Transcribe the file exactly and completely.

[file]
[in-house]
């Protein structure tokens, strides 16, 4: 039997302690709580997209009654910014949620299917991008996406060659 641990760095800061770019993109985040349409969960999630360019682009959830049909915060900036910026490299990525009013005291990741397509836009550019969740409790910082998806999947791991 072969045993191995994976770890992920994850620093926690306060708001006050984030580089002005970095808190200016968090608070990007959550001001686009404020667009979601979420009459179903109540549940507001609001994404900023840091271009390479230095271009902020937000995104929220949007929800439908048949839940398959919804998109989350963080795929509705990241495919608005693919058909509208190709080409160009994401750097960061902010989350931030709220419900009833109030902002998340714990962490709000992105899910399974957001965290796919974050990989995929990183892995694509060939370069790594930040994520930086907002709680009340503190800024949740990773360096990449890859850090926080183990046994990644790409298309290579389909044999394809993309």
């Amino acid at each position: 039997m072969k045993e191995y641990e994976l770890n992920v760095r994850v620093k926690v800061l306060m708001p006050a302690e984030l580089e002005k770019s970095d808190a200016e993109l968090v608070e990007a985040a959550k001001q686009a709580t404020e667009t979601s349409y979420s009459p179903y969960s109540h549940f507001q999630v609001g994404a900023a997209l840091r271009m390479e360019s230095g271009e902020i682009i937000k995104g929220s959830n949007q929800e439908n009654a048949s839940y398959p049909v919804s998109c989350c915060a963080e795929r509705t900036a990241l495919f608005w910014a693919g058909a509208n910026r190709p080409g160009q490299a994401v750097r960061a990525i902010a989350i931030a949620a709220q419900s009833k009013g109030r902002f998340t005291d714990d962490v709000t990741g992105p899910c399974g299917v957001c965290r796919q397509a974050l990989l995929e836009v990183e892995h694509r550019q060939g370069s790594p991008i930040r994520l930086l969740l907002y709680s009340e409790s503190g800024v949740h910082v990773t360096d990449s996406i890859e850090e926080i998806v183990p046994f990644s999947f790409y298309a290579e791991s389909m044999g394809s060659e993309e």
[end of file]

[in-house]
């Protein structure tokens, strides 16, 4: 039997302690709580997209009654910014949620299917991008996406060659 641990760095800061770019993109985040349409969960999630360019682009959830049909915060900036910026490299990525009013005291990741397509836009550019969740409790910082998806999947791991 072969045993191995994976770890992920994850620093926690306060708001006050984030580089002005970095808190200016968090608070990007959550001001686009404020667009979601979420009459179903109540549940507001609001994404900023840091271009390479230095271009902020937000995104929220949007929800439908048949839940398959919804998109989350963080795929509705990241495919608005693919058909509208190709080409160009994401750097960061902010989350931030709220419900009833109030902002998340714990962490709000992105899910399974957001965290796919974050990989995929990183892995694509060939370069790594930040994520930086907002709680009340503190800024949740990773360096990449890859850090926080183990046994990644790409298309290579389909044999394809993309």
């Amino acid at each position: 039997m072969k045993e191995y641990e994976l770890n992920v760095r994850v620093k926690v800061l306060m708001p006050a302690e984030l580089e002005k770019s970095d808190a200016e993109l968090v608070e990007a985040a959550k001001q686009a709580t404020e667009t979601s349409y979420s009459p179903y969960s109540h549940f507001q999630v609001g994404a900023a997209l840091r271009m390479e360019s230095g271009e902020i682009i937000k995104g929220s959830n949007q929800e439908n009654a048949s839940y398959p049909v919804s998109c989350c915060a963080e795929r509705t900036a990241l495919f608005w910014a693919g058909a509208n910026r190709p080409g160009q490299a994401v750097r960061a990525i902010a989350i931030a949620a709220q419900s009833k009013g109030r902002f998340t005291d714990d962490v709000t990741g992105p899910c399974g299917v957001c965290r796919q397509a974050l990989l995929e836009v990183e892995h694509r550019q060939g370069s790594p991008i930040r994520l930086l969740l907002y709680s009340e409790s503190g800024v949740h910082v990773t360096d990449s996406i890859e850090e926080i998806v183990p046994f990644s999947f790409y298309a290579e791991s389909m044999g394809s060659e993309e």